All our models were estimated using Stata Similarly, when the logit models are estimated without taking into account the sample design based on the maximum likelihood estimator, we find that our models perform well see Tables A12— More specifically, based on the likelihood ratio test, we can reject the hypothesis that an empty model without predictors is better at explaining the dependent variable than the models we estimate.

Moreover, we find that each of our models correctly predicts the dependent variable at least 73 percent of the time. Mean predicted probabilities are estimated by averaging these probabilities across individual observations. The survey is a probability design i. The survey design follows a multistage stratified and clustered sampling. Perceiving that migration conditions are worse across all four dimensions does not deter individuals from planning to migrate.

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Crime victimization remains the main factor predicting emigration intentions. Although the perceptions of US immigration variables are positively correlated see Table A15 , these correlations are not strong enough to introduce instability in the models. When we include each of these variables one at a time in the models, the results remain similar.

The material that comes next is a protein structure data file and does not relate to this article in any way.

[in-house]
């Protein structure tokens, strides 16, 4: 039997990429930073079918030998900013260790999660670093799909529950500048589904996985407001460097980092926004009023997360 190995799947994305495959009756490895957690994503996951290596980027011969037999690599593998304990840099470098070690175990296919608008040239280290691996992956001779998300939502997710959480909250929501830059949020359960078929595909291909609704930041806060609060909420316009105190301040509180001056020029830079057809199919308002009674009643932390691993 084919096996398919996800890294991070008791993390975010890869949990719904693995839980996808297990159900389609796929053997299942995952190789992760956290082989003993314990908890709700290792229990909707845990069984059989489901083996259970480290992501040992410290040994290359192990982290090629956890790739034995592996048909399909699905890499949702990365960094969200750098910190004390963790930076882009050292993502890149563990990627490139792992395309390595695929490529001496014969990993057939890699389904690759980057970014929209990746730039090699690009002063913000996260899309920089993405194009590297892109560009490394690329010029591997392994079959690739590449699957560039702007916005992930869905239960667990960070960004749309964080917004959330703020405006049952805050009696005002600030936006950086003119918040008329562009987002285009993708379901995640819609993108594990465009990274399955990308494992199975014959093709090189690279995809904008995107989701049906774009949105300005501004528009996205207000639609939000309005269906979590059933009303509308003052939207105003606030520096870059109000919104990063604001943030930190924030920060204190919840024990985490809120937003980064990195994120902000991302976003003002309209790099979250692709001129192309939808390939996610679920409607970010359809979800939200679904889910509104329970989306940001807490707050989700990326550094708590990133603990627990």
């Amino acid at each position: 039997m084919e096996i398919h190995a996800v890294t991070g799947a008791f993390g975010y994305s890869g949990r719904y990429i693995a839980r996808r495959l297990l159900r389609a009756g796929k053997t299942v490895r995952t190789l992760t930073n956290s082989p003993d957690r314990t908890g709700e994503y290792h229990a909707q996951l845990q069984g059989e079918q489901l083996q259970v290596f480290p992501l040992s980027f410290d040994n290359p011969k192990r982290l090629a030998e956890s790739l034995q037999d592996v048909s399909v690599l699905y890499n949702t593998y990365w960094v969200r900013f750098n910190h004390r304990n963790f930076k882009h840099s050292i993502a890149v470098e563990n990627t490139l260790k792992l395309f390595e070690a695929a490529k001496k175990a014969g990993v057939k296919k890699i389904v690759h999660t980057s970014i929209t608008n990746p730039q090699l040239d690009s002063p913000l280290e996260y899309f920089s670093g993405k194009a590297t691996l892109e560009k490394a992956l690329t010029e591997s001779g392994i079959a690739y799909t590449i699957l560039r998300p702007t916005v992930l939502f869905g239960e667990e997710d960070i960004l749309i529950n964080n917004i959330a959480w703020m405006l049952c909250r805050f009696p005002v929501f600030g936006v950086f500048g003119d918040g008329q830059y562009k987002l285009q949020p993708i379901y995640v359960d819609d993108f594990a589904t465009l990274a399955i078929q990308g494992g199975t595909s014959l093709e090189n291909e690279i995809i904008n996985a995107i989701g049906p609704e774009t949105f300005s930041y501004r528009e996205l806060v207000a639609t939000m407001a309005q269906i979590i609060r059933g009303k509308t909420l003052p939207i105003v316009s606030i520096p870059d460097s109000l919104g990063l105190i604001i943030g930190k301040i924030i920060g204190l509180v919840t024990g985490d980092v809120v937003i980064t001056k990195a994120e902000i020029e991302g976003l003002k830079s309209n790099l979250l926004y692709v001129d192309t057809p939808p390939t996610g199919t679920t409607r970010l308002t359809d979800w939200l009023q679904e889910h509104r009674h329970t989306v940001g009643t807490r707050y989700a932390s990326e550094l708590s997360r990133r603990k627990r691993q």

Conventional diagnostic tests to detect multicollinearity also show that the results of Model 4 in Table 3 are not affected by multicollinearity see Table A She studies the political impacts of inequality and marginalization in the Latin American context. Her research agenda integrates topics related to economic inequality, gender inequality, crime and violence, and international migration. Archer, Kellie, and Stanley Lemeshow. Archibold, Randal, and Damien Cave. Azpuru, Dinorah. Mondak, and Sergio C. Carey, David, Jr.

Gabriela Torres. Border, Awareness Campaign. Creighton, Mathew J. Johnson on Southwest Border Security. Donato, Katharine, and Blake Sisk. Fitz, Marshall, and Philip E.

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Hamlin, Rebecca. New York: Oxford University Press. Heeringa, Steven, Brady T. West, and Patricia A. Applied Survey Data Analysis. Boca Raton: Taylor and Francis. Hiskey, Jonathan T. Policies Are Failing to Deter Them. InSight Crime. Honduras Country Report. Levenson, Deborah T. Lundquist, Jennifer H. International Migration during the Nicaraguan Contra War. Malone, Mary Fran T.

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New York: Continuum Books. Massey, Douglas. Edward Taylor.